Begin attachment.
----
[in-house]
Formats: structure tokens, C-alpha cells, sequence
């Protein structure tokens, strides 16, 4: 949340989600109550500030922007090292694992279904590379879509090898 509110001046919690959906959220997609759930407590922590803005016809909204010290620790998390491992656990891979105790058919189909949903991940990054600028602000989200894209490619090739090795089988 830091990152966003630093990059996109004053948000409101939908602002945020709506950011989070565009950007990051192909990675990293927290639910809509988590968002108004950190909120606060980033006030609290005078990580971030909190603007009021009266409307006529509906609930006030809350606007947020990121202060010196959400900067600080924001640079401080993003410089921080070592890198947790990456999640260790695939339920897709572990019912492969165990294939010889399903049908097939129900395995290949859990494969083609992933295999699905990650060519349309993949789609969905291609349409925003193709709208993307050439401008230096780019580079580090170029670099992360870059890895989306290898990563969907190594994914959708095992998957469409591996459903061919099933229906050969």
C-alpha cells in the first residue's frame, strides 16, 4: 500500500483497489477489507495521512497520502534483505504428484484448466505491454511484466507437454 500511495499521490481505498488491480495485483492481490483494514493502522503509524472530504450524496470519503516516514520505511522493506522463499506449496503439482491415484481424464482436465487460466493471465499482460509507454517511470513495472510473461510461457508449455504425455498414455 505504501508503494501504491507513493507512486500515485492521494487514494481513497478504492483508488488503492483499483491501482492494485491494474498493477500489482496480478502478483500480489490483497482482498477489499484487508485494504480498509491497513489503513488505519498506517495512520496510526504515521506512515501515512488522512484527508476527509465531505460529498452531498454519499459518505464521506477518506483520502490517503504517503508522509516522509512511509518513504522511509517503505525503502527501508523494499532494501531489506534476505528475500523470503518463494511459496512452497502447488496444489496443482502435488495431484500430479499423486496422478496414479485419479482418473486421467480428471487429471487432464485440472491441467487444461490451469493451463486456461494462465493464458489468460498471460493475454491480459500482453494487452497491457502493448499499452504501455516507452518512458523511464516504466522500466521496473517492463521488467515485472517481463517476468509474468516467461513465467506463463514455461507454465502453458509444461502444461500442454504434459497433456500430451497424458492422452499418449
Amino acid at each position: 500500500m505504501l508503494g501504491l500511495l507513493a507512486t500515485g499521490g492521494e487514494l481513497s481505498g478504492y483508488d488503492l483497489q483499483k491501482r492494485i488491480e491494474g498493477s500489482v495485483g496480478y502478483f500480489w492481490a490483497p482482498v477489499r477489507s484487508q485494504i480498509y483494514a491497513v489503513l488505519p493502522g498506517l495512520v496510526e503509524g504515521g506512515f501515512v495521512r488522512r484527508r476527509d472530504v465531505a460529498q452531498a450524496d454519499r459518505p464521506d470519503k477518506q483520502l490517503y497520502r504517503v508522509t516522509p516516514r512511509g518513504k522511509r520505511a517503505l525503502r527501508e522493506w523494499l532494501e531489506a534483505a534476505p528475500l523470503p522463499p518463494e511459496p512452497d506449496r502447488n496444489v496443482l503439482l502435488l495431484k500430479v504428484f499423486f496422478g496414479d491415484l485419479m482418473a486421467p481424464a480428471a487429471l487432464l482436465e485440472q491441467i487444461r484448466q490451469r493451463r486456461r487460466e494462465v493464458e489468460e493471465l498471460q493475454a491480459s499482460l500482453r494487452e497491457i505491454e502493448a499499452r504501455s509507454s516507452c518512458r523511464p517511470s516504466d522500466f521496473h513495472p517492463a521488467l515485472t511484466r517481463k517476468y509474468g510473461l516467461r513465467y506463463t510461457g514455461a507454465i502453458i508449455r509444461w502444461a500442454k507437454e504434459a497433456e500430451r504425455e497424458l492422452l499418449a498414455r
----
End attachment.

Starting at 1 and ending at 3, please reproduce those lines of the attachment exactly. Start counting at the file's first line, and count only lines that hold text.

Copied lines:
[in-house]
Formats: structure tokens, C-alpha cells, sequence
């Protein structure tokens, strides 16, 4: 949340989600109550500030922007090292694992279904590379879509090898 509110001046919690959906959220997609759930407590922590803005016809909204010290620790998390491992656990891979105790058919189909949903991940990054600028602000989200894209490619090739090795089988 830091990152966003630093990059996109004053948000409101939908602002945020709506950011989070565009950007990051192909990675990293927290639910809509988590968002108004950190909120606060980033006030609290005078990580971030909190603007009021009266409307006529509906609930006030809350606007947020990121202060010196959400900067600080924001640079401080993003410089921080070592890198947790990456999640260790695939339920897709572990019912492969165990294939010889399903049908097939129900395995290949859990494969083609992933295999699905990650060519349309993949789609969905291609349409925003193709709208993307050439401008230096780019580079580090170029670099992360870059890895989306290898990563969907190594994914959708095992998957469409591996459903061919099933229906050969």